Taking a page from Chelsea Market, The Factory, a commercial warehouse in Long Island City, will be the home of several established food tenants.
Located at 30-30 47th Ave., the 10-story building was previously a warehouse for Macy’s. In 2014, Atlas Capital purchased the building and has led a renovation and leasing plan that has attracted retailers with a large presence in other boroughs.
Ralph Lauren, Madewell and Gwynnie Bee have all moved in. According to Jay Fehskens, the senior asset manager for the property, the owners have admired the old Chelsea Market model, when retailers would set up a production facility and incorporate a retail space into the building.
“What we’ve been doing at The Factory is bringing a lot of retail that’s extremely under-served in Queens and were bringing in brands that have strong presence in Manhattan and Brooklyn,” he said.
Two Boots Pizza will run a production facility and its world headquarters in the Long Island City space and will also have the capacity to facilitate quick orders and sell its pizza from The Factory location.
Vanessa’s Dumplings, which has locations in Manhattan and Brooklyn, will also move its wholesale production facility at The Factory. Customers will also be able to pick up food items from the 47th Avenue location.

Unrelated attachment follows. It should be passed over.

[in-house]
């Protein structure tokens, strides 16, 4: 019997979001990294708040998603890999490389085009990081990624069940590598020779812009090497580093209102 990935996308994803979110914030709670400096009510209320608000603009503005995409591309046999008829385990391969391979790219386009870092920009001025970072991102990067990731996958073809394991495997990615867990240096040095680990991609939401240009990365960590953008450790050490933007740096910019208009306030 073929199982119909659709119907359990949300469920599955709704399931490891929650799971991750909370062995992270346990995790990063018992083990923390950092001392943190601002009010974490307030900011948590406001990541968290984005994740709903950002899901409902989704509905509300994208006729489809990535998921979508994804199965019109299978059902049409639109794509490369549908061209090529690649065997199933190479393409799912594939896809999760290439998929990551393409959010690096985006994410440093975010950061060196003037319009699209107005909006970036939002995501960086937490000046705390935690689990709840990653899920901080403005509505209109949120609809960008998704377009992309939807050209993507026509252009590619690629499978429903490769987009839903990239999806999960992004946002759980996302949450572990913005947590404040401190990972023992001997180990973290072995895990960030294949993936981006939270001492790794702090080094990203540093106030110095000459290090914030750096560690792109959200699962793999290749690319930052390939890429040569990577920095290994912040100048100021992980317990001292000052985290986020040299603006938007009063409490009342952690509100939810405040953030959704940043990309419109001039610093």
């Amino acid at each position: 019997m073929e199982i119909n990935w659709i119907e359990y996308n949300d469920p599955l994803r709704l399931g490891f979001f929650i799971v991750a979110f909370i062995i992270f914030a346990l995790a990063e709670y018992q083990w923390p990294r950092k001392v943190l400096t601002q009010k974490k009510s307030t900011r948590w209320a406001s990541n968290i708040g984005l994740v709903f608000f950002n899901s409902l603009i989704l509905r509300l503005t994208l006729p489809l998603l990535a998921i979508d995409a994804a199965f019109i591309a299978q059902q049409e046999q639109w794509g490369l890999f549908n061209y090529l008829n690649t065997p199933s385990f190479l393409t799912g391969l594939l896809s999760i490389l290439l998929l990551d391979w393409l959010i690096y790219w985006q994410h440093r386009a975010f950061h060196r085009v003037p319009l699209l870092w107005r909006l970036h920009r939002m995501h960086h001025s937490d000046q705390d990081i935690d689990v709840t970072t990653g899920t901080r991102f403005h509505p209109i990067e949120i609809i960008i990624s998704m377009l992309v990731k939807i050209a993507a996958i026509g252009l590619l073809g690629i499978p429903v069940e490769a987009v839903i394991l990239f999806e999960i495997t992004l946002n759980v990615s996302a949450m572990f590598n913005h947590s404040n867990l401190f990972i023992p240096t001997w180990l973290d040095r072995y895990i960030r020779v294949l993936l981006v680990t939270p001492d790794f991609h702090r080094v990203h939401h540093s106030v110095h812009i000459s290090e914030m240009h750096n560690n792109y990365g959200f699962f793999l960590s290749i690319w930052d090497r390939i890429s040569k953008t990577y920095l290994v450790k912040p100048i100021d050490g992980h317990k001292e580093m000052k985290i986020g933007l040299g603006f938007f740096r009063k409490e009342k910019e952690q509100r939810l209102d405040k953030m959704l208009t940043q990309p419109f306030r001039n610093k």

Lastly, Papillon Bistro will open a regional baking operation and a retail component where customers could purchase salads, soups and sandwiches.
Fehskens said the area has dramatically changed in the last few years, ushering in a younger workforce.
“Instead of being a quiet back office location its really becoming populated by a younger generation,” he said.
Owners have also offered amenity packages to draw retailers in. Since July, the Breakroom @ The Factory has offered a rotating supply of food trucks that tenants can choose from, and employees have the option to vote for their favorite offerings.
COFFEED, a chain of coffee shops that originated in Long Island City, also has a presence at The Factory.
The three retailers will move in between February and April. Once they do, the internal lobby will open up to the public, who will be able to purchase the food items.
Fehskens said he hopes to mimic the time at Chelsea Market when “you [could] see the bread being made and smell it. That way you have the full experience throughout the lobby.”
In the next 12 months, the building will also welcome a fitness center and an establishment to purchase drinks after dinner. The building also includes bike storage, “which is a great factor for the overall neighborhood in reducing car traffic,” he said.
To find out more about The Factory, visit the website.